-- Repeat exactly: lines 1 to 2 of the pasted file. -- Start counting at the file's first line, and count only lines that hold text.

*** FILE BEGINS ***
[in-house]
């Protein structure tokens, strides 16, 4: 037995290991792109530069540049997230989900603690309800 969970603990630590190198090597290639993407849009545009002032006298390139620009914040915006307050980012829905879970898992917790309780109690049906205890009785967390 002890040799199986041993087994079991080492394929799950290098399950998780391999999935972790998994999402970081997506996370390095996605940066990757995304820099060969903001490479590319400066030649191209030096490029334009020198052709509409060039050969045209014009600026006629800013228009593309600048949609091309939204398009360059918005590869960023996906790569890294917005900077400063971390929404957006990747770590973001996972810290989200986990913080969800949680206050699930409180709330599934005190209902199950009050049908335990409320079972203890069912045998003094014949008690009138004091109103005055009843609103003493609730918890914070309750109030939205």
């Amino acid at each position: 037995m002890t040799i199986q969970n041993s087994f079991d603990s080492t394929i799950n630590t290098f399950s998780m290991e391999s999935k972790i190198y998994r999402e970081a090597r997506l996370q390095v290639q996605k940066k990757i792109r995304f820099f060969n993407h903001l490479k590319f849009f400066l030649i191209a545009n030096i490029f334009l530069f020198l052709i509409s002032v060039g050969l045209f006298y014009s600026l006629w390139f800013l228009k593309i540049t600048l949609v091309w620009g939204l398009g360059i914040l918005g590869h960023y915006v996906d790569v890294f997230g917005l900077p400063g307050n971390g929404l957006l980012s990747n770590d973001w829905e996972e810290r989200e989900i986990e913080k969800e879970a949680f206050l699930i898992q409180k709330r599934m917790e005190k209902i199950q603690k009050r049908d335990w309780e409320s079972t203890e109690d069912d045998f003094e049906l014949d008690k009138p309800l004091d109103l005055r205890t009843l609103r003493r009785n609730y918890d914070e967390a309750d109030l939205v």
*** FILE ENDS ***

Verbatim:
[in-house]
């Protein structure tokens, strides 16, 4: 037995290991792109530069540049997230989900603690309800 969970603990630590190198090597290639993407849009545009002032006298390139620009914040915006307050980012829905879970898992917790309780109690049906205890009785967390 002890040799199986041993087994079991080492394929799950290098399950998780391999999935972790998994999402970081997506996370390095996605940066990757995304820099060969903001490479590319400066030649191209030096490029334009020198052709509409060039050969045209014009600026006629800013228009593309600048949609091309939204398009360059918005590869960023996906790569890294917005900077400063971390929404957006990747770590973001996972810290989200986990913080969800949680206050699930409180709330599934005190209902199950009050049908335990409320079972203890069912045998003094014949008690009138004091109103005055009843609103003493609730918890914070309750109030939205």